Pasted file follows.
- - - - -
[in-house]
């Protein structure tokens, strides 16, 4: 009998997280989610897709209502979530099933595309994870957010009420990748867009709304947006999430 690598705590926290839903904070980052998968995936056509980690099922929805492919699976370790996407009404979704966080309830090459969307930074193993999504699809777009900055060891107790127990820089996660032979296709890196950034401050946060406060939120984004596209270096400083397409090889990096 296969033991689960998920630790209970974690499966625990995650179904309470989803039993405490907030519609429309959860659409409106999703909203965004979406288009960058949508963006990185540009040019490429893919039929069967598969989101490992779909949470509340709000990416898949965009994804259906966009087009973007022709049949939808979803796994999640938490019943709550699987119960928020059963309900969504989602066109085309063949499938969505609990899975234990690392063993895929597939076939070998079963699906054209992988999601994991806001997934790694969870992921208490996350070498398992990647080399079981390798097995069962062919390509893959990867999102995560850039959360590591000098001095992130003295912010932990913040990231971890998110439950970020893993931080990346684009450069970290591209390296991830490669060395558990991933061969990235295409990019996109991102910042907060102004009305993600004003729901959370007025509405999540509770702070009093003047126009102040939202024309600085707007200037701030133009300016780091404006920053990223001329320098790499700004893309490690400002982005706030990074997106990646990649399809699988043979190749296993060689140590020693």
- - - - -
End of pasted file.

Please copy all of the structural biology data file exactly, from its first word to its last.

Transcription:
[in-house]
């Protein structure tokens, strides 16, 4: 009998997280989610897709209502979530099933595309994870957010009420990748867009709304947006999430 690598705590926290839903904070980052998968995936056509980690099922929805492919699976370790996407009404979704966080309830090459969307930074193993999504699809777009900055060891107790127990820089996660032979296709890196950034401050946060406060939120984004596209270096400083397409090889990096 296969033991689960998920630790209970974690499966625990995650179904309470989803039993405490907030519609429309959860659409409106999703909203965004979406288009960058949508963006990185540009040019490429893919039929069967598969989101490992779909949470509340709000990416898949965009994804259906966009087009973007022709049949939808979803796994999640938490019943709550699987119960928020059963309900969504989602066109085309063949499938969505609990899975234990690392063993895929597939076939070998079963699906054209992988999601994991806001997934790694969870992921208490996350070498398992990647080399079981390798097995069962062919390509893959990867999102995560850039959360590591000098001095992130003295912010932990913040990231971890998110439950970020893993931080990346684009450069970290591209390296991830490669060395558990991933061969990235295409990019996109991102910042907060102004009305993600004003729901959370007025509405999540509770702070009093003047126009102040939202024309600085707007200037701030133009300016780091404006920053990223001329320098790499700004893309490690400002982005706030990074997106990646990649399809699988043979190749296993060689140590020693």